Blocking Doctors? Let the Aid to Haiti Go Through
The TV story seems to be that aid from America is pouring in to Haiti. But on the ground the US military is blocking doctors and American aid workers with longstanding relationships in Haiti from bringing in desperately needed aid, and the US is also being slow to expand airdrops of water, water purification tablets, and food. Where is the United States Congress? Because the US military is involved, does that mean no-one can say anything?
Yesterday, Doctors Without Borders reported that
A Doctors Without Borders/Médecins Sans Frontières (MSF) cargo plane carrying 12 tons of medical equipment, including drugs, surgical supplies and two dialysis machines, was turned away three times from Port-au-Prince airport since Sunday night despite repeated assurances of its ability to land there…Since January 14, MSF has had five planes diverted from the original destination of Port-au-Prince to the Dominican Republic. These planes carried a total of 85 tons of medical and relief supplies.
One of their staff members said,
"We have had five patients in Martissant health center die for lack of the medical supplies that this plane was carrying…. Today, there are 12 people who need lifesaving amputations at Choscal Hospital. We were forced to buy a saw in the market to continue amputations."
Groups ready to deliver aid to Jacmel - the fourth-largest city in Haiti - were told they would receive no clearance to land there from the U.S. military, even though they already had both aid supplies and the means for distributing them. This aid is only now being delivered - thanks to assistance from the Dominican Republic, not the U.S.
President Obama and Secretary of State Clinton have pledged that the US will do all it can to help Haiti following the devastating earthquake. But while getting assistance into Haiti right now is extremely difficult, there are two things the Obama Administration could do immediately to help Haiti that are entirely within its control. It could grant "Temporary Protected Status" to undocumented Haitians in the U.S. - so they can stay here instead of adding to Haiti's burden, work legally, and send home money to help their relatives - and it could support the cancellation of Haiti's debts to the International Monetary Fund and the World Bank, where the U.S. Treasury department has decisive influence. So far the Administration has refused to move on either issue. Why the delay?
Even the Washington Post editorial board - on foreign policy, not usually known for singing Kumbaya - calls the Administration to account on both issues.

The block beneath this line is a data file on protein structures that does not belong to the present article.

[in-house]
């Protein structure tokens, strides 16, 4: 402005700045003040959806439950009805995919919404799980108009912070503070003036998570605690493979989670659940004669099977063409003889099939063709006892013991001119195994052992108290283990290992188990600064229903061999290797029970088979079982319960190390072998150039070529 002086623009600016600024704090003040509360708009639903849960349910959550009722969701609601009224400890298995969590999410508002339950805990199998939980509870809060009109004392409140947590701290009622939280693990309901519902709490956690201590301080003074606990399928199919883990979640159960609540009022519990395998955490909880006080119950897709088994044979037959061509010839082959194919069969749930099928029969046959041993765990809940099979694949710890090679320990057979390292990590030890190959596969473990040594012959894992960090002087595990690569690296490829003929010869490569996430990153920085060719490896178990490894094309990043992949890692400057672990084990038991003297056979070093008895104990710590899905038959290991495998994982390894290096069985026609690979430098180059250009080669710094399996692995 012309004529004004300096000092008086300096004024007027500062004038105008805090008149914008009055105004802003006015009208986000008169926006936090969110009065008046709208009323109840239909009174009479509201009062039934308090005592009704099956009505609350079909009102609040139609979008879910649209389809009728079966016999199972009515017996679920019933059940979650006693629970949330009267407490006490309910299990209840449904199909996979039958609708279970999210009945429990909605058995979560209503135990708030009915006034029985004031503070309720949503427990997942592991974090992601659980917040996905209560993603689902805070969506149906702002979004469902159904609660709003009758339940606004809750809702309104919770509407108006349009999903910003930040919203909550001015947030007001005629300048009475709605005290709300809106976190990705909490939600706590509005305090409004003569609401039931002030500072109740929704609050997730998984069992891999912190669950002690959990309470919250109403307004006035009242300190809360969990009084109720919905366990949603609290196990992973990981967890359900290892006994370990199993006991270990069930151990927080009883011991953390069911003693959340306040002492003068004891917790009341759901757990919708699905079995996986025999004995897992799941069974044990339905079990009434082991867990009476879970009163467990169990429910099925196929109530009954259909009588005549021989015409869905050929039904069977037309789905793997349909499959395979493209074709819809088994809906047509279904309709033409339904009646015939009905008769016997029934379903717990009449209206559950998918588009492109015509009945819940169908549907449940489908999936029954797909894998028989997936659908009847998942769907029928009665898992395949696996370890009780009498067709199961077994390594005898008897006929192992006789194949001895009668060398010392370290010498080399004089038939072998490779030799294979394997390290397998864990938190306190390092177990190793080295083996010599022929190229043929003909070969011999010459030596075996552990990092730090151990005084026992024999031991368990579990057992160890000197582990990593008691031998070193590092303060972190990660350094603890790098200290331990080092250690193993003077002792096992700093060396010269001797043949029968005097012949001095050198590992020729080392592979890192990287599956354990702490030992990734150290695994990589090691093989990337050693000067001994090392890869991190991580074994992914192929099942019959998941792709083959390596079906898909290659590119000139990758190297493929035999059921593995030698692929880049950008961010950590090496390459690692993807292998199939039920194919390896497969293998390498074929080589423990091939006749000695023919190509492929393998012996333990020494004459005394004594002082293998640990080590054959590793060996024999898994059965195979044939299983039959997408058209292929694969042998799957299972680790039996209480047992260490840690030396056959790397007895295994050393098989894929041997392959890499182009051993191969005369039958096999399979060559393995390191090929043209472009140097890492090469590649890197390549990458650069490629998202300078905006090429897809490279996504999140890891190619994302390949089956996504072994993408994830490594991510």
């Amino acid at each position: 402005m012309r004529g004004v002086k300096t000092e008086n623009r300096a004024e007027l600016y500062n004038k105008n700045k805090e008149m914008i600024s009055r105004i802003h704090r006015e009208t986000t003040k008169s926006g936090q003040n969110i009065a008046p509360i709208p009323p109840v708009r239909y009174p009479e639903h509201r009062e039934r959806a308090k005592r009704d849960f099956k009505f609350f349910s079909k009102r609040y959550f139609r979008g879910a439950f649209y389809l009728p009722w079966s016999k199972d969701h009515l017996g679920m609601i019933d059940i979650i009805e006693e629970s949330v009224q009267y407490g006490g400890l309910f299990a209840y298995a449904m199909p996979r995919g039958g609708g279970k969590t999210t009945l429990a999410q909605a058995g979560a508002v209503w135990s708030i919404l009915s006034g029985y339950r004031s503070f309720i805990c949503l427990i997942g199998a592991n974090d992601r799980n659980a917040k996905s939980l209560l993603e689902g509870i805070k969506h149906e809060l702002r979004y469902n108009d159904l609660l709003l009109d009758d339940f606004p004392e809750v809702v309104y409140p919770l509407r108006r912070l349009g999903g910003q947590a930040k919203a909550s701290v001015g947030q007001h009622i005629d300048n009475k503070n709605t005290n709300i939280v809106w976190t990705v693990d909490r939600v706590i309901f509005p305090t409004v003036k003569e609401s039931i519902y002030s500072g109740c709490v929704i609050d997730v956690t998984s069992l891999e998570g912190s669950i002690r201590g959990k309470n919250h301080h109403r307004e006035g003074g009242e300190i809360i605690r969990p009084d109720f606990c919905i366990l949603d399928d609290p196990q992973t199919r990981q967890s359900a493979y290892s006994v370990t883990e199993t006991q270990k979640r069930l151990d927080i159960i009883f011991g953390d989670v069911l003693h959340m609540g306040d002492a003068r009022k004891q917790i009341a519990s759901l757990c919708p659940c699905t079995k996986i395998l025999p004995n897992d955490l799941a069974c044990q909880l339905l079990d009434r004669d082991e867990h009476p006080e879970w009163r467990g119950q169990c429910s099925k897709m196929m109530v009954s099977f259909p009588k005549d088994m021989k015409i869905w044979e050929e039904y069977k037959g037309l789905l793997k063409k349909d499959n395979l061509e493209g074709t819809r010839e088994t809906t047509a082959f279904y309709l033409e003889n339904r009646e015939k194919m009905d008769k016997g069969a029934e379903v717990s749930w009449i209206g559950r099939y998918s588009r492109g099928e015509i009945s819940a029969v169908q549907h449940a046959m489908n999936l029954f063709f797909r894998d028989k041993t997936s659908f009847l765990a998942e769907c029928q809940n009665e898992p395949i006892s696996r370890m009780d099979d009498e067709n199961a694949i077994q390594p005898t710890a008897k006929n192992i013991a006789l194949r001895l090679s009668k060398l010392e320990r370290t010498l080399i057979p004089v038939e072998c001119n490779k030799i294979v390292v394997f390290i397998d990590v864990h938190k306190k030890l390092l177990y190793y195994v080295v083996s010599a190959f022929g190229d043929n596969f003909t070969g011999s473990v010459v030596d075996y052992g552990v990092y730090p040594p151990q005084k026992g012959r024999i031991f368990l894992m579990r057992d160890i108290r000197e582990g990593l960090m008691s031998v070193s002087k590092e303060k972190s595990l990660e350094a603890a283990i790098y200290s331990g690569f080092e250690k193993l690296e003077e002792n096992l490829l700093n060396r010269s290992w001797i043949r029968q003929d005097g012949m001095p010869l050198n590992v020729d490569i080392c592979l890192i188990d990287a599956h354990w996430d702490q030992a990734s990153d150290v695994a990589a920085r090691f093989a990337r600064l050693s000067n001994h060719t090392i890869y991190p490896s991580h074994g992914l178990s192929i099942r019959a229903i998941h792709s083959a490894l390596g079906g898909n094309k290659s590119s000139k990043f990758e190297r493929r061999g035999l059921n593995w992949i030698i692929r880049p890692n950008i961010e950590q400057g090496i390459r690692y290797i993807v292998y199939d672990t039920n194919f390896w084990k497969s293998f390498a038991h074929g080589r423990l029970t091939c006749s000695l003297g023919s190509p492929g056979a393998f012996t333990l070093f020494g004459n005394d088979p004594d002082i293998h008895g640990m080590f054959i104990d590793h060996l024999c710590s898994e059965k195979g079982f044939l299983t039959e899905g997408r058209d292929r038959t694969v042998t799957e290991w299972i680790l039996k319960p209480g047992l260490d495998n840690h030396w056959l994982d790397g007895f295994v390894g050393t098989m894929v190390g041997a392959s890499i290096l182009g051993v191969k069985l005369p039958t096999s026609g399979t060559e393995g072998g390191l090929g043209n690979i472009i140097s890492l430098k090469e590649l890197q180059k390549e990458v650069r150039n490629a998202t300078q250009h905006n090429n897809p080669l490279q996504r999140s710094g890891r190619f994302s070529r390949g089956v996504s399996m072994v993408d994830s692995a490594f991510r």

On Temporary Protected Status for Haiti, the Post says:
Congresswoman Maxine Waters sent a letter to Haitian President Rene Preval today - copied to Secretary of State Clinton - to express her concerns about the the arbitrary exclusion of political parties from the upcoming elections in Haiti. The text of the letter is below; the PDF is here.
December 23, 2009
His Excellency René Préval
President of Haiti
c/o Embassy of Haiti
2311 Massachusetts Avenue, NW
Washington, DC 20008
I am writing to express my concerns about the decision of Haiti’s Provisional Electoral Council (CEP) to exclude more than a dozen political parties from the Parliamentary elections scheduled for February and March 2010. I am concerned that these exclusions would violate the right of Haitian citizens to vote in free and fair elections and that it would be a significant setback to Haiti’s democratic development.
As you know, I have a longstanding commitment to supporting democracy and development in Haiti. I led efforts in the United States Congress to obtain debt cancellation for Haiti. These efforts culminated in the World Bank’s announcement last June that Haiti reached the “completion point” for the Heavily Indebted Poor Countries (HIPC) Initiative and would receive complete cancellation of its multilateral debts. I am also working to increase United States bilateral assistance to Haiti.
It is imperative that Haiti’s next elections be free and fair and that they be perceived as free and fair. Political parties should not be excluded from an election without a legally compelling reason, determined through a transparent, impartial process.
The coup in Honduras - and the at best grudging and vacillating support in Washington for the restoration of President Zelaya - has thrown into stark relief a fundamental fault line in Latin America and a moral black hole in U.S. policy toward the region.
What is the minimum wage which a worker shall be paid for a day's labor?
Supporters of the coup have tried to trick Americans into believing that President Zelaya was ousted by the Honduran military because he broke the law. But this is nonsense. A Honduran bishop told Catholic News Service,
"Some say Manuel Zelaya threatened democracy by proposing a constitutional assembly. But the poor of Honduras know that Zelaya raised the minimum salary. That's what they understand. They know he defended the poor by sharing money with mayors and small towns. That's why they are out in the streets closing highways and protesting (to demand Zelaya's return)"
This is why the greedy, self-absorbed Honduran elite turned against President Zelaya: because he was pursuing policies in the interests of the majority. The Washington Post noted in mid-July,
To many poor Hondurans, deposed president Manuel "Mel" Zelaya was a trailblazing ally who scrapped school tuitions, raised the minimum wage and took on big business.
In a statement condemning support for the coup by U.S. business groups, the International Textile, Garment and Leather Workers' Federation expressed its concern that under the coup regime, there are